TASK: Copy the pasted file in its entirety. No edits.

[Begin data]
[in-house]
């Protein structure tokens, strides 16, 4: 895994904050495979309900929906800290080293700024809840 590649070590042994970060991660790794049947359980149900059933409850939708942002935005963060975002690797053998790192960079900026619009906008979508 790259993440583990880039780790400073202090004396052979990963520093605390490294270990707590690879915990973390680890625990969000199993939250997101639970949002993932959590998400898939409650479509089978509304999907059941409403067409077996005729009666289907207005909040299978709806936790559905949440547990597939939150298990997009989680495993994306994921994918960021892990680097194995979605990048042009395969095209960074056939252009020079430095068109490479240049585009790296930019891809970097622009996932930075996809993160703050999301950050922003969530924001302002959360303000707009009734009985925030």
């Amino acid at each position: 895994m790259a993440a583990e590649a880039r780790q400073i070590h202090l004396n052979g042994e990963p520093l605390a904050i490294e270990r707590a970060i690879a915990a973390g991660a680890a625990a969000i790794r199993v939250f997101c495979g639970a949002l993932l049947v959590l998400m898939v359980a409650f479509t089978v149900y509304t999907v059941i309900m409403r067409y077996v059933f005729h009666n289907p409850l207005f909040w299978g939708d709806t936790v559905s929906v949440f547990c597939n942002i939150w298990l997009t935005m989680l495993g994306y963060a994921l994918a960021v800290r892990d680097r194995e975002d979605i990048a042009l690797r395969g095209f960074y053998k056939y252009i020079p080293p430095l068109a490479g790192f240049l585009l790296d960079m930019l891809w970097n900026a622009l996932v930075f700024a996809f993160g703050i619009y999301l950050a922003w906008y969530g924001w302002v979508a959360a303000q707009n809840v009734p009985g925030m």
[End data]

[in-house]
């Protein structure tokens, strides 16, 4: 895994904050495979309900929906800290080293700024809840 590649070590042994970060991660790794049947359980149900059933409850939708942002935005963060975002690797053998790192960079900026619009906008979508 790259993440583990880039780790400073202090004396052979990963520093605390490294270990707590690879915990973390680890625990969000199993939250997101639970949002993932959590998400898939409650479509089978509304999907059941409403067409077996005729009666289907207005909040299978709806936790559905949440547990597939939150298990997009989680495993994306994921994918960021892990680097194995979605990048042009395969095209960074056939252009020079430095068109490479240049585009790296930019891809970097622009996932930075996809993160703050999301950050922003969530924001302002959360303000707009009734009985925030």
């Amino acid at each position: 895994m790259a993440a583990e590649a880039r780790q400073i070590h202090l004396n052979g042994e990963p520093l605390a904050i490294e270990r707590a970060i690879a915990a973390g991660a680890a625990a969000i790794r199993v939250f997101c495979g639970a949002l993932l049947v959590l998400m898939v359980a409650f479509t089978v149900y509304t999907v059941i309900m409403r067409y077996v059933f005729h009666n289907p409850l207005f909040w299978g939708d709806t936790v559905s929906v949440f547990c597939n942002i939150w298990l997009t935005m989680l495993g994306y963060a994921l994918a960021v800290r892990d680097r194995e975002d979605i990048a042009l690797r395969g095209f960074y053998k056939y252009i020079p080293p430095l068109a490479g790192f240049l585009l790296d960079m930019l891809w970097n900026a622009l996932v930075f700024a996809f993160g703050i619009y999301l950050a922003w906008y969530g924001w302002v979508a959360a303000q707009n809840v009734p009985g925030m």